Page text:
In addition, public healthcare funding may instigate overconsumption and wastage because when people find that it is free of cost, they tend to visit doctors even when they are unnecessary. Also, people are mostly less caring about healthy lifestyle if they know that it is free to avail any medical assistance anytime. Studies suggest that people in the countries where medical expenses are free or subsidized partially live predominantly unhealthy life, visit doctors too frequently, exploit medical diagnosis and tend to waste medicines. In these circumstances, if they are supposed to pay for their own medical expenses, they would harness the maximum benefit out of it, using the service in the most efficient way.


To conclude, governments’ healthcare funding due to increased ageing population comes at the costs of providing citizens’ fundamental rights such as education, infrastructure, food and so forth. Therefore, as the rate of aged population is skyrocketing, the onus is on people to bear their own healthcare burden in near future.


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Sample Essay 2

In contemporary societies globally, an accelerating ageing population trend poses significant challenges to the sustainability of public healthcare financing. The proposition that individuals should bear the financial responsibility for their future healthcare has sparked a complex debate. This essay contends that while personal contributions are essential, they cannot be the sole solution; a multifaceted approach is required, incorporating governmental support and innovation in healthcare delivery.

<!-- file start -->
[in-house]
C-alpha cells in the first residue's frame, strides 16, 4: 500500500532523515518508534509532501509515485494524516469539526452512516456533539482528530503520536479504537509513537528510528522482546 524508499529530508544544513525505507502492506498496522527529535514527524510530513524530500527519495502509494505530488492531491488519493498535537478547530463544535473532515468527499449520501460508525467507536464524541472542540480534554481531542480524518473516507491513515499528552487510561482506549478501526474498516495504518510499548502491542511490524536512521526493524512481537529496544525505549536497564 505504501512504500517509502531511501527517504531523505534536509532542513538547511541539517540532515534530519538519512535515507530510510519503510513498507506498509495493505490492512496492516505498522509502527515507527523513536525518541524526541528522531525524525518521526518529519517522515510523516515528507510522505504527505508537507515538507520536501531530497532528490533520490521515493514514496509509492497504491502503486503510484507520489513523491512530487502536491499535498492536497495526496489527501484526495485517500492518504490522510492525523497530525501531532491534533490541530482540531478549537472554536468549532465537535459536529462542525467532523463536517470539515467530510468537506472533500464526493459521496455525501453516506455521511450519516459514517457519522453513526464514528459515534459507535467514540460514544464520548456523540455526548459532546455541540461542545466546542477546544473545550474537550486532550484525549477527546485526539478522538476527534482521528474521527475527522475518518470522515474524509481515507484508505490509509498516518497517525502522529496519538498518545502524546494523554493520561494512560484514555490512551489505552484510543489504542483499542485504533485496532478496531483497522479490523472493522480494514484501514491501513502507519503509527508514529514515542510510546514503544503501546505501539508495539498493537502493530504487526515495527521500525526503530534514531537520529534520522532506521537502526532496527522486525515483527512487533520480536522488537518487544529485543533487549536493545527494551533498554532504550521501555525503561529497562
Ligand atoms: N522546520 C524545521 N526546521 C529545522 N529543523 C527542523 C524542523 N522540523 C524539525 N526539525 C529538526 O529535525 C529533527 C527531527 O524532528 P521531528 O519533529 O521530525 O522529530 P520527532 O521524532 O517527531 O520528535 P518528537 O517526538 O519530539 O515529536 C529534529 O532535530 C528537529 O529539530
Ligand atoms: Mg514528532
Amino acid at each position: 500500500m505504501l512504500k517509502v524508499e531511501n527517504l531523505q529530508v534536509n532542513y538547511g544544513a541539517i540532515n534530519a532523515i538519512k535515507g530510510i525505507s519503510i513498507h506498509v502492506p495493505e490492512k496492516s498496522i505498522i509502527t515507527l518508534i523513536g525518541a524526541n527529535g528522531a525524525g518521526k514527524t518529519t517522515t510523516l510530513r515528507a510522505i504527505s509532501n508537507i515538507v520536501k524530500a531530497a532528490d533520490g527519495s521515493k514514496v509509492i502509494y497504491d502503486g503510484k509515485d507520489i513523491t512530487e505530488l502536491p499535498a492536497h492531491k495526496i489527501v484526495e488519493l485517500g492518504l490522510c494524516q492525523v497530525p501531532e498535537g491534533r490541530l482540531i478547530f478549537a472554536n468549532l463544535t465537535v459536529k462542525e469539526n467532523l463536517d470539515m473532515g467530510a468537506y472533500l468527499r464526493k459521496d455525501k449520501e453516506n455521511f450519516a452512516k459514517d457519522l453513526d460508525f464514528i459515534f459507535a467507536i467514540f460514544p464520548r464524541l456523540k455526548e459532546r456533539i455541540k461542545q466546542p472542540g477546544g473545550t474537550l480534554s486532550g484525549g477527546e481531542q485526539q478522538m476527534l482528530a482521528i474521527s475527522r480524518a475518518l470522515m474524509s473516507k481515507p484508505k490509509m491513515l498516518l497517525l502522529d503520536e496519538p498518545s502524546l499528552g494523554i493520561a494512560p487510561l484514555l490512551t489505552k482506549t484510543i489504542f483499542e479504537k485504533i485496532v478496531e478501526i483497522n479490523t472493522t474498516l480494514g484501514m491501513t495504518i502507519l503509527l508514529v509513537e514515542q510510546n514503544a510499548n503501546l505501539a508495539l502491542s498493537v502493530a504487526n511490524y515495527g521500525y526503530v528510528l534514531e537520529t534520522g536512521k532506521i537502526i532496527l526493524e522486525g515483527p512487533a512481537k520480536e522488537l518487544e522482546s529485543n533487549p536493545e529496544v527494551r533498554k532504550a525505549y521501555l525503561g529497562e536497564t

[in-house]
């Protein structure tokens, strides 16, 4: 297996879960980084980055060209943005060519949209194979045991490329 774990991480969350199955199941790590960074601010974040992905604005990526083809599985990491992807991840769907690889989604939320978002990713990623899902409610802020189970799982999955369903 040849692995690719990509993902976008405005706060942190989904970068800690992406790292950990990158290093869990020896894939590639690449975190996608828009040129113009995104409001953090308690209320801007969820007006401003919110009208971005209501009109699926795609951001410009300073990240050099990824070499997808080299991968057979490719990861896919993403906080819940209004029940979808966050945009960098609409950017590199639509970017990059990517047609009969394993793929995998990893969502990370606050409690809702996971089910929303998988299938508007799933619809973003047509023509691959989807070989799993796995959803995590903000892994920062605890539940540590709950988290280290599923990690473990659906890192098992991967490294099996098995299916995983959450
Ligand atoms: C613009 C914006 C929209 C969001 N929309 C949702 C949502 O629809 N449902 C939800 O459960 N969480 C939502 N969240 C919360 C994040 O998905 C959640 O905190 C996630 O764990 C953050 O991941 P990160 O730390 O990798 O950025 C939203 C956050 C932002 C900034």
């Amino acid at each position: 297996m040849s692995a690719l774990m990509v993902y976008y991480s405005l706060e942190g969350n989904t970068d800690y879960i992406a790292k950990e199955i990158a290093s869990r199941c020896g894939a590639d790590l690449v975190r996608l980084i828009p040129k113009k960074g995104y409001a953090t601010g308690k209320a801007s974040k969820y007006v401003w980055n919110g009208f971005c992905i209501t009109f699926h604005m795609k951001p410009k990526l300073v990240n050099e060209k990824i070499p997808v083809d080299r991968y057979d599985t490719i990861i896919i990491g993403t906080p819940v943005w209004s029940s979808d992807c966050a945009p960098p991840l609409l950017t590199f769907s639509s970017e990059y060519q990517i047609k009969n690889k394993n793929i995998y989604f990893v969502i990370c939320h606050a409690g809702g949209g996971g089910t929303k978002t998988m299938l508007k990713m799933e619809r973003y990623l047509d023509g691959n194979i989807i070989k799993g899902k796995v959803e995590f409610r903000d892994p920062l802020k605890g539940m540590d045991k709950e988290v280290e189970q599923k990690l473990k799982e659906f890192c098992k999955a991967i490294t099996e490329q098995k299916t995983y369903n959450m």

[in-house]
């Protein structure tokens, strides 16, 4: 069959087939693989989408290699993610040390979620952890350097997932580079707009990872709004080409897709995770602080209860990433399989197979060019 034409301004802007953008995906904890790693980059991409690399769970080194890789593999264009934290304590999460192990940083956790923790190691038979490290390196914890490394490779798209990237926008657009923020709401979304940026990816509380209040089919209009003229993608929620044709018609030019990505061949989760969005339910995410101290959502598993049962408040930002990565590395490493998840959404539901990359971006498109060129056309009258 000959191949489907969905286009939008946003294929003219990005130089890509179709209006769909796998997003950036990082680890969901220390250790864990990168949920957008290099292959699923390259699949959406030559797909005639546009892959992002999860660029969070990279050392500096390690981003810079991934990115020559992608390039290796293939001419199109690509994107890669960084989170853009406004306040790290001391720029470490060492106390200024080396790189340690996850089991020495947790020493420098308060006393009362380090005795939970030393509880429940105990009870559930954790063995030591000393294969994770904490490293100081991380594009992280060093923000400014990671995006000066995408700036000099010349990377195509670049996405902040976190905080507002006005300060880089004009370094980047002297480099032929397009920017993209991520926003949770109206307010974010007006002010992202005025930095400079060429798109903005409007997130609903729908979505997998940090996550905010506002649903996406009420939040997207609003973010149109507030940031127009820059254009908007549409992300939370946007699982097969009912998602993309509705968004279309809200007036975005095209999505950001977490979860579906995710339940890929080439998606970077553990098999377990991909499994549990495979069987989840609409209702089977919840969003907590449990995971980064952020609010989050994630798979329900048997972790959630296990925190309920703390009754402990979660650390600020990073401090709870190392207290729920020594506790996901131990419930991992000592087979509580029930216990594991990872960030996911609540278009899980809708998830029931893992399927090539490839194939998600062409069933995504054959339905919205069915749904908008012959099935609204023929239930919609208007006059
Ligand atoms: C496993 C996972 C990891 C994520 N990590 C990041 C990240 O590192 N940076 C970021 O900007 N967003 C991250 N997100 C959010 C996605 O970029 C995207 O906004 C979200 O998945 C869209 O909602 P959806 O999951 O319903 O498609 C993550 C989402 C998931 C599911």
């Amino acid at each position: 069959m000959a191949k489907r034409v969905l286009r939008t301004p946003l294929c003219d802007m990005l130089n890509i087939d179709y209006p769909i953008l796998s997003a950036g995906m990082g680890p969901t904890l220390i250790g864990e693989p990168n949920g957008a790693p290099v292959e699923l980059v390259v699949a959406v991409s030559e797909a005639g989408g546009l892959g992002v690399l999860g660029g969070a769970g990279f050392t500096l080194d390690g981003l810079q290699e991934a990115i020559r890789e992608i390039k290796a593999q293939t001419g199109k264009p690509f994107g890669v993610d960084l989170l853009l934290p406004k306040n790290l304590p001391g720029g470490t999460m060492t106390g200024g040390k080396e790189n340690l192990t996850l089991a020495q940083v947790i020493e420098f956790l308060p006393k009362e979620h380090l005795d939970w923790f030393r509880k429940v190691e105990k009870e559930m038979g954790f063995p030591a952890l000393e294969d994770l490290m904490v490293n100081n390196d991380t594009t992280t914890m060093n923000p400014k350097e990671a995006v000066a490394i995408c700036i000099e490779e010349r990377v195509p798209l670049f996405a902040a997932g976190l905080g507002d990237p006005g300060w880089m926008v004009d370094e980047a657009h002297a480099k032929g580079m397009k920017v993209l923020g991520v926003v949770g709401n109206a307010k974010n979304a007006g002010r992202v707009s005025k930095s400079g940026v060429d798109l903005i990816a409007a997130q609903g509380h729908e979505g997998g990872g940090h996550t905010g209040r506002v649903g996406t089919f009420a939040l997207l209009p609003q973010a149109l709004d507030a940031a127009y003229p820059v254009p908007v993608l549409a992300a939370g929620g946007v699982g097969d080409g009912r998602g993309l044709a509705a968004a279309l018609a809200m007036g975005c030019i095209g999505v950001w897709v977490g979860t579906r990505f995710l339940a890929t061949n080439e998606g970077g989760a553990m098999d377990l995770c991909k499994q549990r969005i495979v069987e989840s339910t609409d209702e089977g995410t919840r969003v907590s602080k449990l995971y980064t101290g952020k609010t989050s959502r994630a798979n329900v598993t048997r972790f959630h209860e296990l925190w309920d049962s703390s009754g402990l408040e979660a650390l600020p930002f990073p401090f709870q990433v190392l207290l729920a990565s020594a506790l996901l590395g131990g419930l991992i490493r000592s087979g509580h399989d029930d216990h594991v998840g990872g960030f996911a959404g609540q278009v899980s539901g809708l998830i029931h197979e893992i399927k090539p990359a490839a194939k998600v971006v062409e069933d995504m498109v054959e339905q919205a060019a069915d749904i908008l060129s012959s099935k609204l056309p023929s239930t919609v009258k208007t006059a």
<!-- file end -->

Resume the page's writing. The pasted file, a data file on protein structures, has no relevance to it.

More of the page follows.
Firstly, personal financial responsibility for healthcare can incentivize individuals to adopt healthier lifestyles, potentially decreasing the overall burden on public health systems. For example, knowing the financial implications of unhealthy choices might encourage people to avoid tobacco, maintain a balanced diet, and exercise regularly. This proactive stance could significantly reduce the prevalence of non-communicable diseases, such as diabetes and heart conditions, which are expensive to treat and are prevalent among older populations. However, this approach presumes that individuals have the means and access to make such lifestyle changes, overlooking socioeconomic disparities.